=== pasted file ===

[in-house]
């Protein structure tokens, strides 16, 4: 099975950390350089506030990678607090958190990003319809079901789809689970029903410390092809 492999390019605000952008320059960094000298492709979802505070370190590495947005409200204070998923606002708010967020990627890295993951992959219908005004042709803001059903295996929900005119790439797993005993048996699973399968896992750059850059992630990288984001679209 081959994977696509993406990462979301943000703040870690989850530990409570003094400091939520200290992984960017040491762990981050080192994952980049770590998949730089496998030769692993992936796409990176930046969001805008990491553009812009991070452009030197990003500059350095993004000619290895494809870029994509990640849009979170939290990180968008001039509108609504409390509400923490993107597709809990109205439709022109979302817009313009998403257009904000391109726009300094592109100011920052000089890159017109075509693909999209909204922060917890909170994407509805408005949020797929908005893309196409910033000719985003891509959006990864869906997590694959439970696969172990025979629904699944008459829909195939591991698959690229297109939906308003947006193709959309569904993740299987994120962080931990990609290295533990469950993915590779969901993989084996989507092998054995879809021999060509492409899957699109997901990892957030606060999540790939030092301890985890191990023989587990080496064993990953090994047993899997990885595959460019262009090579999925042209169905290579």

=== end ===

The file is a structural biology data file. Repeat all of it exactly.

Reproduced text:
[in-house]
């Protein structure tokens, strides 16, 4: 099975950390350089506030990678607090958190990003319809079901789809689970029903410390092809 492999390019605000952008320059960094000298492709979802505070370190590495947005409200204070998923606002708010967020990627890295993951992959219908005004042709803001059903295996929900005119790439797993005993048996699973399968896992750059850059992630990288984001679209 081959994977696509993406990462979301943000703040870690989850530990409570003094400091939520200290992984960017040491762990981050080192994952980049770590998949730089496998030769692993992936796409990176930046969001805008990491553009812009991070452009030197990003500059350095993004000619290895494809870029994509990640849009979170939290990180968008001039509108609504409390509400923490993107597709809990109205439709022109979302817009313009998403257009904000391109726009300094592109100011920052000089890159017109075509693909999209909204922060917890909170994407509805408005949020797929908005893309196409910033000719985003891509959006990864869906997590694959439970696969172990025979629904699944008459829909195939591991698959690229297109939906308003947006193709959309569904993740299987994120962080931990990609290295533990469950993915590779969901993989084996989507092998054995879809021999060509492409899957699109997901990892957030606060999540790939030092301890985890191990023989587990080496064993990953090994047993899997990885595959460019262009090579999925042209169905290579």